Rib Perforation From a Right Ventricular Pacemaker Lead
A 50-year-old man was admitted to a community hospital for high fever. Seven years earlier, he had been in a motor vehicle accident and a cervical spine injury had resulted in quadriplegia and ventilator dependence. During that hospitalization, he was noted to have long sinus pauses that were thought to be vagally mediated, and a single-chamber pacemaker was implanted to hasten his recovery, with an active fixation pacing lead placed at the right ventricular apex (Figure 1A through 1C). His bradycardia spells subsequently disappeared, and minimal pacing was needed.
Because of spiking fevers, leukocytosis, and methicillin-resistent Staphylococcus aureus growing from blood cultures; a chest x-ray (Figure 1D) and a chest computed tomography scan (Figure 2) were performed. Neither revealed any obvious source of infection, but his ventricular pacing lead had perforated through the right ventricular apex, with the lead tip now sitting in soft tissue just outside the rib cage near the seventh rib.
Although it was not clear whether the pacemaker lead was infected in either its intravascular or extracardiac course, it was decided that the lead should be removed to avoid future mechanical complications at the least. The patient was referred for surgical pacemaker-system extraction. In the operating room, chest wall exploration revealed ventricular lead penetration through the seventh rib (Figure 3A). Local granulation tissue and a short segment of the perforated rib were resected (Figure 3B) and sent for culture. The lead was disconnected from the right pectoral pacemaker generator, and manual traction was used to free the lead from intravascular binding sites. The apical defect in the right ventricle was closed with a purse-string suture. There was no evidence of bleeding or cardiac tamponade. The excised granulation tissue and rib fragment did not reveal bacteria on Gram’s stain, and tissue cultures showed no growth. The patient recovered well, with resolution of bacteremia after removal of an indwelling intravenous catheter and a course of antibiotics.
This case illustrates the unusual complication of a delayed pacemaker lead perforation with erosion through bone. Myocardial perforation with pericardial effusion and cardiac tamponade is a short-term complication of pacemaker implantation in 1% of patients.1 Late perforation of pacemaker leads is far less common, with a variety of time frames, symptoms, and clinical findings reported.2–7 The clinical presentation may include extracardiac muscle stimulation, pericardial tamponade, chest pain, or even incidental discovery during an imaging procedure, as in the current case.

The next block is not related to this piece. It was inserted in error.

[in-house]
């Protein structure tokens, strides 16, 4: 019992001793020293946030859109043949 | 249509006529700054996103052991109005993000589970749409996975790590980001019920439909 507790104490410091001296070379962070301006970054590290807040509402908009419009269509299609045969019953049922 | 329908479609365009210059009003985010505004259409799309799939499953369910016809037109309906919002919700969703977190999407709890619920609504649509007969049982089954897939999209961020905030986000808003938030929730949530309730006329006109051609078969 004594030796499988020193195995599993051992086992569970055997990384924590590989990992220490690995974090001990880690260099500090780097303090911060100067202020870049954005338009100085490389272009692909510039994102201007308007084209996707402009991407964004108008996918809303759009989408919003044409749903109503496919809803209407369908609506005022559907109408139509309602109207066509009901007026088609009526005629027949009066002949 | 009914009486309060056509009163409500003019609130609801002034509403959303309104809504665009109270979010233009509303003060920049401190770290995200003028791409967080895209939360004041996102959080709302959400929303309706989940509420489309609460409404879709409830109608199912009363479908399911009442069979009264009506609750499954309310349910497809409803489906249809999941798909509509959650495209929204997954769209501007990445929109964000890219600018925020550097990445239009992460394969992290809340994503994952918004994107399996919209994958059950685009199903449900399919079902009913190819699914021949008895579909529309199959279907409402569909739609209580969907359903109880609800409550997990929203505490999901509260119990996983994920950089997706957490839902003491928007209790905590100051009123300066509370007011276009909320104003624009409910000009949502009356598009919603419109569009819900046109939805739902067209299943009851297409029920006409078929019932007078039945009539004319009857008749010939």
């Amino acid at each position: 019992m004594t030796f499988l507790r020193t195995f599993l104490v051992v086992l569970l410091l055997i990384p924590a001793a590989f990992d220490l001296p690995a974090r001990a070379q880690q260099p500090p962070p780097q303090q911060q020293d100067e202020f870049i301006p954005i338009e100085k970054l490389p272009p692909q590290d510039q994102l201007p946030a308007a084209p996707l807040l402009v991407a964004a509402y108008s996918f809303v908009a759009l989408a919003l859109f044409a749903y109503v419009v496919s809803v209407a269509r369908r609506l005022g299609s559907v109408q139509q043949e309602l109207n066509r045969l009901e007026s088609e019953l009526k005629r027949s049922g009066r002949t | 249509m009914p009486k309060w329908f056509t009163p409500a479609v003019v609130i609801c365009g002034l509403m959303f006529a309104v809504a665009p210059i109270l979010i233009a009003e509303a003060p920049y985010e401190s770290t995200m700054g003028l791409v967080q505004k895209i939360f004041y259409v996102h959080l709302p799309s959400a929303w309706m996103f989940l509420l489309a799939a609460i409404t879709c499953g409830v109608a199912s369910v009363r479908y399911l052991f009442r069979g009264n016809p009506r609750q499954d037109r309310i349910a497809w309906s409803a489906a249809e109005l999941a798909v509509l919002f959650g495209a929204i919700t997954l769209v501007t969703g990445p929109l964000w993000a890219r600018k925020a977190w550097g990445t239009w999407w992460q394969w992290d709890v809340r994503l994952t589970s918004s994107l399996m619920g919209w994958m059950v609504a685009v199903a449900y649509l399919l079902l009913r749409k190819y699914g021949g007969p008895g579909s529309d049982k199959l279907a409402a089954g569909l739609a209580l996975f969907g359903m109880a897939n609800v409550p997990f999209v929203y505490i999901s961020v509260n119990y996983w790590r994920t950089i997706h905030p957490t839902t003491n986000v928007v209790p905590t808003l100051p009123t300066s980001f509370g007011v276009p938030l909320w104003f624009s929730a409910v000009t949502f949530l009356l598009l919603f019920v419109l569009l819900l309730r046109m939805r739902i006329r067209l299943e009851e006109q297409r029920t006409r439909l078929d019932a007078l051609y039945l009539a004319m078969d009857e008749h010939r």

If the perforated lead is to be percutaneously extracted, there must be extreme vigilance for the possible development of pericardial effusion and cardiac tamponade after the lead is withdrawn. Such procedures are best performed in an operating room setting under general anesthesia with transesophageal echocardiography, where close monitoring and rapid surgical rescue is possible. If the lead tip has migrated beyond the pericardium, referral for surgical extraction is the safest option, with the ability to directly visualize and repair the site of perforation and to deal with injury to adjacent structures.
Because late lead perforations are quite rare, the predisposing factors are not well understood. Low-profile leads might pose an increased risk for perforation because there would be a higher force per unit area at the lead tip compared with a larger-caliber lead. Active fixation leads are more commonly reported to cause late perforation. Forces at the lead tip are complex, vary during the cardiac cycle, and may change over time. The interplay between longitudinal forces along the lead tip and the ability of the local myocardium to withstand those forces will result in either lead stability or lead perforation, with the former predominating in the vast majority of cases. Lead positioning plays a role, with placement on the interventricular septum likely posing less risk than implantation in the right ventricular apex or free wall.